Why is the government not prepared to convene a public inquiry? What is the issue? The Deputy Prime Minister's spokesperson says that cost is not an argument. Several weeks ago the minister's own spokesperson said publicly that the question of cost was not a consideration and not the reason for not having a public inquiry.
Several weeks ago the Deputy Prime Minister said that the reason we were not having an inquiry was that it was not possible for her to say that there would be any benefit from a public inquiry. If there is no benefit from a public inquiry, why is the Deputy Prime Minister hiring an eminent Canadian to investigate the situation? What is the benefit of hiring an eminent Canadian if there is no benefit to having an investigation or inquiry to begin with? The bottom line is that the government does not want to see a public inquiry. It does not want to see sunlight as a disinfectant getting to the bottom of this issue.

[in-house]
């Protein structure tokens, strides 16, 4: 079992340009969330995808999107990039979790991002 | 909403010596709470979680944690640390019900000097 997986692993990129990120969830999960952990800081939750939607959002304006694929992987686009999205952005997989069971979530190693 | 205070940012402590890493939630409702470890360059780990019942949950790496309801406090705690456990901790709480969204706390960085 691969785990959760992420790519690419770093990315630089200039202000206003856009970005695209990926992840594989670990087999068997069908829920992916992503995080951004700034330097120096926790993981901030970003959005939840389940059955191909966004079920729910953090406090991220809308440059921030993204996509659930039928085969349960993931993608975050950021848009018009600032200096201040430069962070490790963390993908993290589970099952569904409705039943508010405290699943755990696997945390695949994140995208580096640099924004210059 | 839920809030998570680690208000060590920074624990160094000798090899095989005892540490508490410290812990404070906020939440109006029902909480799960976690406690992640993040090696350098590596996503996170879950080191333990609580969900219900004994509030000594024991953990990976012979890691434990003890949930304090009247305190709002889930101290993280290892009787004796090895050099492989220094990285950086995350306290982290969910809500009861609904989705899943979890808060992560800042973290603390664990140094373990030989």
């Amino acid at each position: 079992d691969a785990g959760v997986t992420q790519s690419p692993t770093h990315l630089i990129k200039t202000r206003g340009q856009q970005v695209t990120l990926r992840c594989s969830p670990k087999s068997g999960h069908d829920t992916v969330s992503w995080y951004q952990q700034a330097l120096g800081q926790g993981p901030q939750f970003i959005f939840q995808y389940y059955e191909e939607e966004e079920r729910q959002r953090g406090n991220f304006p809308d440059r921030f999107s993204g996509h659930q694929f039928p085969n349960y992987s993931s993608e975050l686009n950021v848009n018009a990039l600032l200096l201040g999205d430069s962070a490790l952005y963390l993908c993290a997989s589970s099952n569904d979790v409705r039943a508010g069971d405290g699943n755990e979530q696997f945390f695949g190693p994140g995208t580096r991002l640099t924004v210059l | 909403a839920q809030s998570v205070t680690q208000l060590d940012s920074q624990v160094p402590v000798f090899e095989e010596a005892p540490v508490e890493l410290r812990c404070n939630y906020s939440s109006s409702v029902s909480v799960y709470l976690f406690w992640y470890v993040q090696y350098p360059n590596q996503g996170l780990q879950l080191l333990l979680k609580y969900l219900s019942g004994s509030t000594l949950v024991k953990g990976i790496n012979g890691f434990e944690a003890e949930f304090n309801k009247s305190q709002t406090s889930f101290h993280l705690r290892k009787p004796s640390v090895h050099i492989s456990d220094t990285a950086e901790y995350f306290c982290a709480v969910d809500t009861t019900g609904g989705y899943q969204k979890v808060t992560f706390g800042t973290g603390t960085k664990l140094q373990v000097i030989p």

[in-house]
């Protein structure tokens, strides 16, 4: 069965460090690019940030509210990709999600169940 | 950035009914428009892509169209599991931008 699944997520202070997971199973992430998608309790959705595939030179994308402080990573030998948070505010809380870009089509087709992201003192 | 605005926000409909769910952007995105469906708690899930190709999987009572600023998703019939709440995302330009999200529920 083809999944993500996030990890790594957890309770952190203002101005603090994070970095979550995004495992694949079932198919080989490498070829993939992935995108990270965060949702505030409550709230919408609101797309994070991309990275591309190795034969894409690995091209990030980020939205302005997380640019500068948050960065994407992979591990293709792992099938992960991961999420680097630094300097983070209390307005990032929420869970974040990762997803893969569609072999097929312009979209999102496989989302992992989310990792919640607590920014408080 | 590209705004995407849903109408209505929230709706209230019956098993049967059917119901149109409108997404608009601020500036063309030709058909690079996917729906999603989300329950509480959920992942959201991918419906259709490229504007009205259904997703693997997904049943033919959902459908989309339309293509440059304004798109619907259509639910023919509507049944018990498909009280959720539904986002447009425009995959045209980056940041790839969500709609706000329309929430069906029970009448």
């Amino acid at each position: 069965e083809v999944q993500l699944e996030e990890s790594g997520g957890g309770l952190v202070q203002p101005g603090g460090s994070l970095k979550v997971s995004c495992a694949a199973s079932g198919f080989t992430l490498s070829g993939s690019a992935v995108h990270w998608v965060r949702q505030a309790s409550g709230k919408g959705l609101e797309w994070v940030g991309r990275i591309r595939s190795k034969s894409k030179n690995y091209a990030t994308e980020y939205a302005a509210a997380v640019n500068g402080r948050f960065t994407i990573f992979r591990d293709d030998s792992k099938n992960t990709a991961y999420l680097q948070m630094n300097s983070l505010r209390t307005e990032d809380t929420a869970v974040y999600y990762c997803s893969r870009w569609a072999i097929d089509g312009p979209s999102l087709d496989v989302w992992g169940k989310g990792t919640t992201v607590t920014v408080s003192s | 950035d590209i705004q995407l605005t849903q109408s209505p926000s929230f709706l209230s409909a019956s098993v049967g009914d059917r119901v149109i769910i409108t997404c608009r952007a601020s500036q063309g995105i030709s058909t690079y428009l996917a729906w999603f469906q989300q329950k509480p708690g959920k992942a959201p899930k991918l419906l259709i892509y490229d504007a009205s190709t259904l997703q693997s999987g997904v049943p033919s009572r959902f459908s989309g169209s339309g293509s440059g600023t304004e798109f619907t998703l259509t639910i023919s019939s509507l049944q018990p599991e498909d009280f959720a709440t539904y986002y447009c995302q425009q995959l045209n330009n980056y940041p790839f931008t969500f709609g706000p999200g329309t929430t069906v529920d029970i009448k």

Justice Josephson, in his acquittal of the accused, said that there had been unacceptable negligence in the investigation. Those facts demand and cry out for some sort of investigation. The best way to get to the bottom of this for the sake of the victims, for the sake of the families who remain, for the sake of all Canadians and, indeed, for the sake of the law enforcement agencies, is a public inquiry, which is what the motion put forward by the member for Newton—North Delta is asking for.